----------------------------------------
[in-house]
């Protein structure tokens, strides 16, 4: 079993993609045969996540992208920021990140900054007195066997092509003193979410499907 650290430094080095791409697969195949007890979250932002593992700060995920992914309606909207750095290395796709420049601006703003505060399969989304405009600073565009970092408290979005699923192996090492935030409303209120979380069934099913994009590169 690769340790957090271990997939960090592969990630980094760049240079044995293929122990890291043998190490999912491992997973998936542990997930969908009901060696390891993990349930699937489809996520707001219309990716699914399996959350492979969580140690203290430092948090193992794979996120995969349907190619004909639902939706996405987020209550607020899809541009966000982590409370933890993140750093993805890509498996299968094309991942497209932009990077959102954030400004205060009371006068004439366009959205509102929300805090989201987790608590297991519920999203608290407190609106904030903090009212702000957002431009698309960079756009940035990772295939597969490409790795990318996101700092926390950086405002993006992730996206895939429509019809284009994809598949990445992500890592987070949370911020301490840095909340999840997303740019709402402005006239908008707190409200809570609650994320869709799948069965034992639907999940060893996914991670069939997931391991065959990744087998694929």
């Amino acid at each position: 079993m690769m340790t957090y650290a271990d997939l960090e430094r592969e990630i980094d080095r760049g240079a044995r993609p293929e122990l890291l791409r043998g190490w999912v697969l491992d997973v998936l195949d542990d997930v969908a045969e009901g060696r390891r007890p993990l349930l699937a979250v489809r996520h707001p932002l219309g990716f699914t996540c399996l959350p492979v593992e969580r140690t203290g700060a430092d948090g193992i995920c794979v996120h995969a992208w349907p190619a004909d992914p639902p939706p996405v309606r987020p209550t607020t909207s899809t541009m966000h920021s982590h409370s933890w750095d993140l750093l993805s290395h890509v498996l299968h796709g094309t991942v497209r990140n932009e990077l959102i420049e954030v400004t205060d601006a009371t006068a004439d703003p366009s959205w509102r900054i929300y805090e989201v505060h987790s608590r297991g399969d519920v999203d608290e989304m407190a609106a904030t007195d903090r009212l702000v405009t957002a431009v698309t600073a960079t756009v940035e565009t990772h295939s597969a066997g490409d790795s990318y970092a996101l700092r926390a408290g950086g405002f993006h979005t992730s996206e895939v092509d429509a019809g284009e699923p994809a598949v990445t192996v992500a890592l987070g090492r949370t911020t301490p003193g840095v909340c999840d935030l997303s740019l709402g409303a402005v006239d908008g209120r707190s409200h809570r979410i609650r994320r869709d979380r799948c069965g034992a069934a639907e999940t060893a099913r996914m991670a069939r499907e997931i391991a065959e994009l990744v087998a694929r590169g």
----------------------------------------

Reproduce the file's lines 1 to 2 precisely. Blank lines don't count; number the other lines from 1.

[in-house]
């Protein structure tokens, strides 16, 4: 079993993609045969996540992208920021990140900054007195066997092509003193979410499907 650290430094080095791409697969195949007890979250932002593992700060995920992914309606909207750095290395796709420049601006703003505060399969989304405009600073565009970092408290979005699923192996090492935030409303209120979380069934099913994009590169 690769340790957090271990997939960090592969990630980094760049240079044995293929122990890291043998190490999912491992997973998936542990997930969908009901060696390891993990349930699937489809996520707001219309990716699914399996959350492979969580140690203290430092948090193992794979996120995969349907190619004909639902939706996405987020209550607020899809541009966000982590409370933890993140750093993805890509498996299968094309991942497209932009990077959102954030400004205060009371006068004439366009959205509102929300805090989201987790608590297991519920999203608290407190609106904030903090009212702000957002431009698309960079756009940035990772295939597969490409790795990318996101700092926390950086405002993006992730996206895939429509019809284009994809598949990445992500890592987070949370911020301490840095909340999840997303740019709402402005006239908008707190409200809570609650994320869709799948069965034992639907999940060893996914991670069939997931391991065959990744087998694929």